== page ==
Price Hill: A Brief History               

Price Hill was once praised as Cincinnati's most popular and distinctive suburb. It was a neighborhood where one could escape the smells of the city and enjoy the comforts, peace, and prosperity of living in a hilltop resort community. To this day, many descendants of those early residents live, worship, work, and play on that same western hill, Price's Hill.

Like all of metropolitan Cincinnati, the neighborhood of Price Hill was originally part of the great Symmes Purchase. Imagine a wilderness of forest and streams, with our many hills and bluffs used as lookout posts for Indians. There is concrete evidence of the early mound builders in the area, as an old Indian mound once stood on the site of the Elberon Heights Country Club, which was established on Overlook Avenue in 1912.

In 1791, William Terry built his log cabin in the midst of a virgin forest that was home to the local Indian tribes. This was probably the first home on Bold Face Hill, named for Chief Bold Face, and the original name of Price Hill.

Many early prominent citizens followed, settling on the hill and carving out huge estates from the surrounding wilderness. You may wonder why the name changed to Price's Hill as the area was populated.

General Rees E. Price, after whom Price Hill was named, was born August 12, 1795, the eldest son of Evan Price, a wealthy Welsh merchant, and his wife Sarah Pierce Price, a woman of remarkable beauty. Rees Price is remembered in history as a thoughtful, handsome, hard-laboring man who possessed great strength. On December 9, 1824, he married Sarah Matson, daughter of Judge Matson, and together they raised eight children. Rees invested in land west of the Mill Creek, as his father had done. He built a brickyard and a sawmill and laid out a subdivision. His sons, John and William Price, continued to develop the Mill Creek valley and built the Incline Plane in 1874 with funds provided by their father.

By the time Rees died on June 20, 1877, Price Hill was becoming a thriving community. The new mode of transportation known as the Incline climbed 350 feet over the top of the hill and brought thousands of newcomers to the area. They were heard chanting "Go west, young man," as many wealthy and prominent families realized that this was truly the place to live. It was away from the pork traffic and away from the overcrowded industrial areas, up where the air was clean. The altitude of these western hills reaches as much as 860 feet above sea level.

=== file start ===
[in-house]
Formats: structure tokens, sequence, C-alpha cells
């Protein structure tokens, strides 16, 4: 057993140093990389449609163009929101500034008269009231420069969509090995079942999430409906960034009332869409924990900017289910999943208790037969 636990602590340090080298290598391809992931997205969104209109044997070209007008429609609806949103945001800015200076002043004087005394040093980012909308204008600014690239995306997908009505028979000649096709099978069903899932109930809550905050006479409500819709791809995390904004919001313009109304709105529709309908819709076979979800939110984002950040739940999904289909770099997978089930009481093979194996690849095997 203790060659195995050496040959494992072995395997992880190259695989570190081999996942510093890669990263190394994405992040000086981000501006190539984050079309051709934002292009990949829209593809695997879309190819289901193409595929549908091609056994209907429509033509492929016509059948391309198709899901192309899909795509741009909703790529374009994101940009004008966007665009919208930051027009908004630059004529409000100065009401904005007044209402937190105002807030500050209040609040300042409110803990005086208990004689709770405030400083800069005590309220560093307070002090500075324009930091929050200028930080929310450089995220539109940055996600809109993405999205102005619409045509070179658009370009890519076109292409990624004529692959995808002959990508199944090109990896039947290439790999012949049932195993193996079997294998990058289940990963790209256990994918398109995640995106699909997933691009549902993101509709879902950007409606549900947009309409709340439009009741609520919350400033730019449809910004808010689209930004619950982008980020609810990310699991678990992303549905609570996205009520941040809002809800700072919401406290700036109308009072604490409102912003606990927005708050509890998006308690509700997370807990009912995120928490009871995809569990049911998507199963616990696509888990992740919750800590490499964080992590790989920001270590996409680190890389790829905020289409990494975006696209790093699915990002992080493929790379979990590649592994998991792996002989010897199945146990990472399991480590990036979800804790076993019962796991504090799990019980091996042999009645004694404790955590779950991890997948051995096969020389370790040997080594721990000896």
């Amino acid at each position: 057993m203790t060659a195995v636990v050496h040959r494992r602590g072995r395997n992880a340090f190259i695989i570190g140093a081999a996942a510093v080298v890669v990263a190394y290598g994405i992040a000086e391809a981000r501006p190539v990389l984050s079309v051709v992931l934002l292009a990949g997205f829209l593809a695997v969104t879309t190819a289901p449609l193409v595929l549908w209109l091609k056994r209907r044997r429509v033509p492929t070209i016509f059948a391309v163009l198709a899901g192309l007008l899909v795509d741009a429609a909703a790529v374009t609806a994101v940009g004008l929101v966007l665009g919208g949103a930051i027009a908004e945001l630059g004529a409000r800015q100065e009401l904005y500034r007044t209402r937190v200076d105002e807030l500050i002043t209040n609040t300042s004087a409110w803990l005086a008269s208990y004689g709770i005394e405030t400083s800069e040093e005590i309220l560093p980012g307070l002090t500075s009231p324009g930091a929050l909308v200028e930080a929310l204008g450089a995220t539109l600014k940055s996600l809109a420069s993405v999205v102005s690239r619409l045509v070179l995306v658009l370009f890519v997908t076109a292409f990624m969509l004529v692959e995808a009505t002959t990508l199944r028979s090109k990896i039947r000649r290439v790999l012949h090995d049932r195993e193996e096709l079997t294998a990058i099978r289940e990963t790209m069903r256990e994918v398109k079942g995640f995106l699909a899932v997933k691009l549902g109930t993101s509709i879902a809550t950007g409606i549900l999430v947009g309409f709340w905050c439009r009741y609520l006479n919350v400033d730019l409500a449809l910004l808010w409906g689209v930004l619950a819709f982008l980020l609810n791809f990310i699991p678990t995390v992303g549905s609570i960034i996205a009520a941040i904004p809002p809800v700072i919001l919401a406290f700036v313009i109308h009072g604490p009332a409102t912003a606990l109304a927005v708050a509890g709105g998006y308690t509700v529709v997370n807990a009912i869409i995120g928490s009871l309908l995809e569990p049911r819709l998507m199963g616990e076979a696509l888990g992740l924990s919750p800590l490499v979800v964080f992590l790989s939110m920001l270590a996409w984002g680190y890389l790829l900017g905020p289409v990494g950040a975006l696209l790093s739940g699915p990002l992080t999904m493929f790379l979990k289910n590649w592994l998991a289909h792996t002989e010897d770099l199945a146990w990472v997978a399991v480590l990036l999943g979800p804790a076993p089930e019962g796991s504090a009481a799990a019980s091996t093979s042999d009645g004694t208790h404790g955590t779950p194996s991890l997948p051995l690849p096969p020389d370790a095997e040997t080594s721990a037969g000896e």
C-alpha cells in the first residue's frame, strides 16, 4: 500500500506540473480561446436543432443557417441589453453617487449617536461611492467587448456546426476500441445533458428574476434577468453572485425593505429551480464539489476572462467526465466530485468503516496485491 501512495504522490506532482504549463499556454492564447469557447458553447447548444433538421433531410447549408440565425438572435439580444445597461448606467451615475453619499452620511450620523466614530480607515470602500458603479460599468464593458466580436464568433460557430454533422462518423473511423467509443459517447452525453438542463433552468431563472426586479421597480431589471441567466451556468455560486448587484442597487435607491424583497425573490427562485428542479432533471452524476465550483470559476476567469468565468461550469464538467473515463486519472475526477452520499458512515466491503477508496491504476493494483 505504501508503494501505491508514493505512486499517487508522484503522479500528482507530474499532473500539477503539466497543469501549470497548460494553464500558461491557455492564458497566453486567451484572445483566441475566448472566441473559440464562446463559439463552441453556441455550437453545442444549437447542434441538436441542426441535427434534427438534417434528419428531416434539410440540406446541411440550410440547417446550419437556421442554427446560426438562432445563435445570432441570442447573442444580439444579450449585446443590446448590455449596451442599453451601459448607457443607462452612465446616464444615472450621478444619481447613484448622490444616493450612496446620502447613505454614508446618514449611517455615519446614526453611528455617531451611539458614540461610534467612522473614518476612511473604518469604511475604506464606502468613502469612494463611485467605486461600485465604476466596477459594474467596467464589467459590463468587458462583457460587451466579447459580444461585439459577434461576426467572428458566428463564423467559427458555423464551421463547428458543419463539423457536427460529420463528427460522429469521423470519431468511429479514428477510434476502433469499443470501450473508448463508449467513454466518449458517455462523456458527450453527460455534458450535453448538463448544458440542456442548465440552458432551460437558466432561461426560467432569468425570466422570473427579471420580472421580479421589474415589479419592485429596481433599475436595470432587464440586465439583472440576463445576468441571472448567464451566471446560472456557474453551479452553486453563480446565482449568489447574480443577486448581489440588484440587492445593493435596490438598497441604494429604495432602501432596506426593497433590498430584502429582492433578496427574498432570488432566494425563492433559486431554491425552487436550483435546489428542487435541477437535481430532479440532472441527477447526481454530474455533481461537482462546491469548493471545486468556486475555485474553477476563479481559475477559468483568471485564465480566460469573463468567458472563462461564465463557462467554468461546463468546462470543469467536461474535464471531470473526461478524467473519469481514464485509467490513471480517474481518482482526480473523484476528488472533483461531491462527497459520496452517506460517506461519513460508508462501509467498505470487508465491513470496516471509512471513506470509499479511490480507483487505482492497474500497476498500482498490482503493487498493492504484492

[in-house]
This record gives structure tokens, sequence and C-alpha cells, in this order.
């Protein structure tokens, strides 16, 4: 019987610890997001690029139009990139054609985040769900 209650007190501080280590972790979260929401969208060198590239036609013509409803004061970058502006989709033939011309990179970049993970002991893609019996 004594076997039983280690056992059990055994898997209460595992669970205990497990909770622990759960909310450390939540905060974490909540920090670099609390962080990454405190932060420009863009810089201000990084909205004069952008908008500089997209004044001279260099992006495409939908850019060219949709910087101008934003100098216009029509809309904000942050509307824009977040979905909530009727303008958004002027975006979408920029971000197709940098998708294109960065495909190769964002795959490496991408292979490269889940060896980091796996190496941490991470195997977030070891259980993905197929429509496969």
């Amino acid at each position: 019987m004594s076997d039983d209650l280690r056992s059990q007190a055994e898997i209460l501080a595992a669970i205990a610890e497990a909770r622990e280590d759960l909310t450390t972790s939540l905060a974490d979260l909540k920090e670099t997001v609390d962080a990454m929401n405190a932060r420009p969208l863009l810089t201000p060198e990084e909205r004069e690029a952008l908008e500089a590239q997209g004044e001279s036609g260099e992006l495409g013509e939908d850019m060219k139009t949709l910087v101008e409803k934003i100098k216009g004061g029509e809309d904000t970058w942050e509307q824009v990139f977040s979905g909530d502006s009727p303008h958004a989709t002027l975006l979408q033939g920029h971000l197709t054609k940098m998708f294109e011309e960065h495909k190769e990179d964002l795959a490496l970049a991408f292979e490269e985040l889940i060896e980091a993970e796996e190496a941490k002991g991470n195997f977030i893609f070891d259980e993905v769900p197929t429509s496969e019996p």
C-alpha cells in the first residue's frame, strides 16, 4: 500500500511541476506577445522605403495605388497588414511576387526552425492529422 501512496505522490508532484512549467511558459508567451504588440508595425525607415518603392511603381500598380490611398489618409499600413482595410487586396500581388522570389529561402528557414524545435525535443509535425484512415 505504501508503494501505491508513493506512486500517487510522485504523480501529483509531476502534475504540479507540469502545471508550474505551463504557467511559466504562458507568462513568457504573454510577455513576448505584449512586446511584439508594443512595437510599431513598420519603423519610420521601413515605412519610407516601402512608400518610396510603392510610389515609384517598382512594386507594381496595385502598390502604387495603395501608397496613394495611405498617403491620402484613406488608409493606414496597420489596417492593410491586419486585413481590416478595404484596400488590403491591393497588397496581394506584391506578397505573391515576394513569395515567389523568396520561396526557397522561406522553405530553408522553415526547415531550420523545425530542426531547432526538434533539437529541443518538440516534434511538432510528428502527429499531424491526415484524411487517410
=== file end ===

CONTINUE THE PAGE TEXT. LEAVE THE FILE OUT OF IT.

When the Eighth Street Viaduct was completed in 1893 and the city's rapid transit system was extended into Price Hill in 1894, the suburb flourished. Four steel water tanks on a tower 120 feet high were erected on a block of beautiful elevated ground surrounded by Considine, Purcell, Glenway, and Brevier Avenues. Houses went up in the platted subdivisions named for their developers, and streets bore the names of many early settlers.

An incredible array of suburban home designs was offered to the discriminating buyer. The architecture of this period, from the mid-nineteenth century to the early twentieth century, cannot be identified by one or two dominant styles. Many of the local architects borrowed design characteristics from Greek Revival, Italianate, Queen Anne, and Second Empire buildings, just to name a few.

Old books, family memories, oral histories, and research of these homes' pasts give us a picture of a community possessed of style, grace, cleanliness, and neighborhood support. Our early residents used their skills well to build our community. Even the simplest Price Hill home often had a rich and varied interior, showing the conscious attempt of the inhabitants to strive for improvement and progress in their lives, or, in the words of Gustav Stickley, "the reality of the worldwide movement in the direction of better things."

We invite you to wander down the streets of our neighborhood. The neatly trimmed houses attract your attention. The first feature of the house that you see is the front porch. The porch was a symbol of wealth and welcome, a connection to the outdoors. As the popularity of porches grew, so did their functions. Houses would boast sleeping porches for hot summer nights, porch pavilions for entertaining, enclosed entries to shelter you from bad weather, and open porches where you could just sit and swing on peaceful days.

There were no paved driveways for motorcars when Price Hill was growing up. In fact, the first automobile didn't appear in Cincinnati until 1901, and one of the biggest reasons for the decline of front porches was the motorcar. It took over the streets, bringing with it noise, speed, and pollution. It is interesting to note that some developers showed genuine concern for protecting their neo-Victorian subdivisions from the invasion of the automobile. Glenway Subdivision, for instance, mandated that each new home have a front porch and that the homes be built closer together to prohibit off-street parking, which would limit cars in the area. Our early planners were seeking to retain the pedestrian lifestyle of the suburb.

We are proud to live in a neighborhood that values its past, present, and future as much as Price Hill does. We appreciate its beauties and advantages as a place of residence, from the streets on the side of the hill overlooking the city, once a part of Storrs Township, out Glenway Avenue through the old communities of Cedar Grove and the Village of Warsaw to the far western reaches of Cincinnati's largest neighborhood. We hope you enjoy your glimpse of Price Hill. Thank you for your visit, and come back soon!